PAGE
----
To the Editor:
Charlotte Danielson’s Commentary included many good ideas about teacher development (“It’s Time to Rethink Teacher Evaluation”).
But she really missed the mark when she singled out building administrators as not always having the “skill to differentiate great teaching from that which is merely good, or perhaps even mediocre.” Danielson then compounds her mistake by referring to a study that helped shape the U.S. Department of Education’s disastrous Race to the Top initiative, which, in turn, influences today’s teacher-evaluation policy.
The problem is not with school administrators. The problem is with the system—specifically, the policies that create and drive the teacher-evaluation system.
My graduate students and I have conducted surveys, interviews, and focus groups with school administrators in my research into teacher-evaluation systems, and the message is very clear. Because of the limited time, resources, and school-based policies, there are often few resources left to address mediocre teaching, much less ineffective teaching.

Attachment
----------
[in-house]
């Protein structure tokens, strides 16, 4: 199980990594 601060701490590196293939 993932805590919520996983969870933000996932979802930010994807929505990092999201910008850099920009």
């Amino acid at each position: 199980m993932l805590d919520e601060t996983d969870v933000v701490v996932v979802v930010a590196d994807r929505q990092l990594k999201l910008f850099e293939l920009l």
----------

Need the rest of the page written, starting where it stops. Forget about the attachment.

Thanks to “Race to the Bottom,” my state of Colorado has made several teacher-evaluation policy changes that have made matters worse, such as a more-than-20-page model evaluation form for administrators to use and the decision to factor student test scores into final teacher ratings.
Our research clearly shows that the uppermost problem school principals have with the teacher-development process is available time. From my perspective as a former school administrator and current education leadership professor, school administrators clearly know how to “differentiate great teaching from that which is merely good, or perhaps even mediocre.” The problem is that the policies that create the system are misguided.
College of Education
University of Colorado
Colorado Springs, Colo.
A version of this article appeared in the June 01, 2016 edition of Education Week as Policies, Not Administrators, to Blame for Teacher-Evaluation System